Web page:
Bharat was highly ambitious. After subjugating 98 brothers he wanted Bahubali to surrender his kingdom. But Bahubali, which literally means the strong armed, would not consent. So war became inevitable. Fearing large scale devastation, the learned from both the sides, suggested a novel method – instead of the armies of both the sides engaging in battle, let there be a duel between the two brothers. Perhaps, it was keeping in line with the Jain principle of Ahimsa or where total Ahimsa was not possible to go for minimum collateral damage. Bharat was defeated in all the three rounds of the duel. But instead of being humbled, the defeat only infuriated him more and he sent his special weapon, known as Chakraratan – a wheel bestowed with magical powers, to kill Bahubali. To everyone’s surprise the weapon could not even touch Bahubali.

At first Bahubali was enraged. However, a sudden realization dawned on him and made him wonder about the futility of war and the craving for worldly gains. Thus, humbled in victory, Bahubali gave away his kingdom to Bharat and set on the journey of self-discovery. He engaged in deep meditation in the standing posture for such a long time that creepers grew over his legs. With a little help from Rishavdeb, Bahubali finally became enlightened.

Awestruck, as I climb down the Vindhyagiri, I cannot but agree with what the famous journalist Vir Sanghvi had written in an article after visiting Shravanabelagola – “It is a sobering thought that around 500 years before Michelangelo created his David, Indian craftsmen had created a statue that is much more beautiful and far more impressive. ….. Long before the European Renaissance and long before the great structures of the medieval era – such as the Taj Mahal – were created, India had a cultural heritage that was the envy of the world”.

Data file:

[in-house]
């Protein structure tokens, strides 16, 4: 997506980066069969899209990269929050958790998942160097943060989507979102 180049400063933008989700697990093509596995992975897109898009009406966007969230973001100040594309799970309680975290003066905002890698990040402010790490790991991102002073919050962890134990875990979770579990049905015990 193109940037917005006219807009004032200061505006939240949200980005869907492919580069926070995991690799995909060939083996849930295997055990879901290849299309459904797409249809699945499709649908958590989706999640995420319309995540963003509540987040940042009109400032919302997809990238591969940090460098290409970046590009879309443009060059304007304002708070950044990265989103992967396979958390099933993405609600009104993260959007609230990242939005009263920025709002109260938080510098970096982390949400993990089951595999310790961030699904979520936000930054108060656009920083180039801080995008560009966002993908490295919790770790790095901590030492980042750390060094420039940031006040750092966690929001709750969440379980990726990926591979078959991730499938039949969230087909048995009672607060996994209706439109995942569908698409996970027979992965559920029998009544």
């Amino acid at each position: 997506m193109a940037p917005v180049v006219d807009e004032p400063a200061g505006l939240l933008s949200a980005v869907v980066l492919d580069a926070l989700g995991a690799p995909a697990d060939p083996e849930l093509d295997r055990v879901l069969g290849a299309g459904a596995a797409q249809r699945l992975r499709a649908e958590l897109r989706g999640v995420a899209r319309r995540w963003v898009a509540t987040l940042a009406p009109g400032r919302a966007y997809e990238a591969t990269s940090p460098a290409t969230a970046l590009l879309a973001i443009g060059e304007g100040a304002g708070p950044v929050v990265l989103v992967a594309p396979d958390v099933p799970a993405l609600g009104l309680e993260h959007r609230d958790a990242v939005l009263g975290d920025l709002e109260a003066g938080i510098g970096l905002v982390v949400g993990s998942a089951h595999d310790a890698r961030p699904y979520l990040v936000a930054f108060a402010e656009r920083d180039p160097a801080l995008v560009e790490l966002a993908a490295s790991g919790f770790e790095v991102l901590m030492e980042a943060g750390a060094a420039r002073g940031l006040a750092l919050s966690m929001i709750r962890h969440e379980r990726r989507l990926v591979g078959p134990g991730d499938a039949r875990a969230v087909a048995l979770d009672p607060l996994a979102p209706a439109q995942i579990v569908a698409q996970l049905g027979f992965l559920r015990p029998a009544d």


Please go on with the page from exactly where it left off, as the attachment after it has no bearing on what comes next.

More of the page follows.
The head anointing ceremony

Every 12 years, the head anointing ceremony known as Mahamasthakabhisheka is performed in an elaborate ritual where in the idol is bathed in sacred liquids like sandal paste, milk, ghee, turmeric paste etc. The grand ceremony, that draws millions of people, culminates with the showering of flowers from a helicopter. The next one is scheduled to be held in February 2018.

The message of Gommatesvara Bahubali

Bahubali, the strong armed one, stands alone, naked, innocent and majestic radiating bliss and peace atop mount Vindhyagiri to announce to the world that to patronize non-violence requires unsurpassed strength. It is not a sign of meekness and weakness. Defeat need not always humble someone. Real victory is victory over one’s own negative tendencies and ignorance.

Belur and Halebidu

Our next destination on the heritage tour was Halebidu which is at a distance of about 80 Kms from Shravanabelagola. We reached there by lunch time, hungry enough to devour whatever was on offer. So we did not mind the shanty hotel near the Hoysaleswara temple offering typical south Indian Thali.

Belur and Halebidu bear the testimony to not only the grand and distinct architectural style as the Hoysala style of architecture, but also the ravages done to a culturally advanced society by the barbaric Muslim invaders from time to time. A UNESCO study says that out of the 1500 temples built by the Hoysala rulers, only 100 survive today. Many temples were destroyed by the army of All-ud-din Khilji led by his general – Malik Kafur.